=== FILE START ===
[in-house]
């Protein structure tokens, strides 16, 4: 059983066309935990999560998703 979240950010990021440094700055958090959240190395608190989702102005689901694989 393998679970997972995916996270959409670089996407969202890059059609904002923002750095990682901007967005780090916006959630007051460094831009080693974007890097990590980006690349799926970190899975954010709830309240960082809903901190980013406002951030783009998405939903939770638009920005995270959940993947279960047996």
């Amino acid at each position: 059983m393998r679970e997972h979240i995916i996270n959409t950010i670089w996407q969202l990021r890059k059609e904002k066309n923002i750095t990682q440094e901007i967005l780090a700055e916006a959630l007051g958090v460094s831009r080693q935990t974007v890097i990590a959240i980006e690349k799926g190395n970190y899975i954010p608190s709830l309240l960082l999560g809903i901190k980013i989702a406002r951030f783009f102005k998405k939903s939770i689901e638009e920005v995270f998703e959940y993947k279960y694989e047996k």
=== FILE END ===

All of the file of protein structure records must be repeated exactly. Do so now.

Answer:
[in-house]
């Protein structure tokens, strides 16, 4: 059983066309935990999560998703 979240950010990021440094700055958090959240190395608190989702102005689901694989 393998679970997972995916996270959409670089996407969202890059059609904002923002750095990682901007967005780090916006959630007051460094831009080693974007890097990590980006690349799926970190899975954010709830309240960082809903901190980013406002951030783009998405939903939770638009920005995270959940993947279960047996």
């Amino acid at each position: 059983m393998r679970e997972h979240i995916i996270n959409t950010i670089w996407q969202l990021r890059k059609e904002k066309n923002i750095t990682q440094e901007i967005l780090a700055e916006a959630l007051g958090v460094s831009r080693q935990t974007v890097i990590a959240i980006e690349k799926g190395n970190y899975i954010p608190s709830l309240l960082l999560g809903i901190k980013i989702a406002r951030f783009f102005k998405k939903s939770i689901e638009e920005v995270f998703e959940y993947k279960y694989e047996k």